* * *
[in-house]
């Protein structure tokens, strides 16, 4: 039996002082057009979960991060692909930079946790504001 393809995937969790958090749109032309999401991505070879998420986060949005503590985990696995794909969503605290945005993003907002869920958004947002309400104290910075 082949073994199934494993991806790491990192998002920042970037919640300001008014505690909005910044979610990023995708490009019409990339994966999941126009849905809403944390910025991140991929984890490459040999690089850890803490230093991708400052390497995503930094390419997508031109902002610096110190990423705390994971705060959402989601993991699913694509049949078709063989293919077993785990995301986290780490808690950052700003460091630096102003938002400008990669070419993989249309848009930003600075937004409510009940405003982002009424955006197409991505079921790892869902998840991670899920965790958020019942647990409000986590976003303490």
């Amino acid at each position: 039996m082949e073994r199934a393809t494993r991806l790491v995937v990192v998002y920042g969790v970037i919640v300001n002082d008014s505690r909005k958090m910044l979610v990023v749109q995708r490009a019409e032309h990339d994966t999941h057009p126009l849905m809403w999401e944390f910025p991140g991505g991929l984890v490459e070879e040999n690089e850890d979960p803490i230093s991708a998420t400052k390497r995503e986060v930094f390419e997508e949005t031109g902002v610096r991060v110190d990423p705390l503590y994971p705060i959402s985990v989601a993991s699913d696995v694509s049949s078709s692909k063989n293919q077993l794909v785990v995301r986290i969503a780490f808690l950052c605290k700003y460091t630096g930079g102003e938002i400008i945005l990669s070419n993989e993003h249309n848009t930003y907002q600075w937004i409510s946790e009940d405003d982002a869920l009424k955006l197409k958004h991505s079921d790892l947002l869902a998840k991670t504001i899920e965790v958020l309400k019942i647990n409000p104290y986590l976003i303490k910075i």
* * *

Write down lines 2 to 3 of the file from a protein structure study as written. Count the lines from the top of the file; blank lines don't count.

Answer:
């Protein structure tokens, strides 16, 4: 039996002082057009979960991060692909930079946790504001 393809995937969790958090749109032309999401991505070879998420986060949005503590985990696995794909969503605290945005993003907002869920958004947002309400104290910075 082949073994199934494993991806790491990192998002920042970037919640300001008014505690909005910044979610990023995708490009019409990339994966999941126009849905809403944390910025991140991929984890490459040999690089850890803490230093991708400052390497995503930094390419997508031109902002610096110190990423705390994971705060959402989601993991699913694509049949078709063989293919077993785990995301986290780490808690950052700003460091630096102003938002400008990669070419993989249309848009930003600075937004409510009940405003982002009424955006197409991505079921790892869902998840991670899920965790958020019942647990409000986590976003303490």
């Amino acid at each position: 039996m082949e073994r199934a393809t494993r991806l790491v995937v990192v998002y920042g969790v970037i919640v300001n002082d008014s505690r909005k958090m910044l979610v990023v749109q995708r490009a019409e032309h990339d994966t999941h057009p126009l849905m809403w999401e944390f910025p991140g991505g991929l984890v490459e070879e040999n690089e850890d979960p803490i230093s991708a998420t400052k390497r995503e986060v930094f390419e997508e949005t031109g902002v610096r991060v110190d990423p705390l503590y994971p705060i959402s985990v989601a993991s699913d696995v694509s049949s078709s692909k063989n293919q077993l794909v785990v995301r986290i969503a780490f808690l950052c605290k700003y460091t630096g930079g102003e938002i400008i945005l990669s070419n993989e993003h249309n848009t930003y907002q600075w937004i409510s946790e009940d405003d982002a869920l009424k955006l197409k958004h991505s079921d790892l947002l869902a998840k991670t504001i899920e965790v958020l309400k019942i647990n409000p104290y986590l976003i303490k910075i």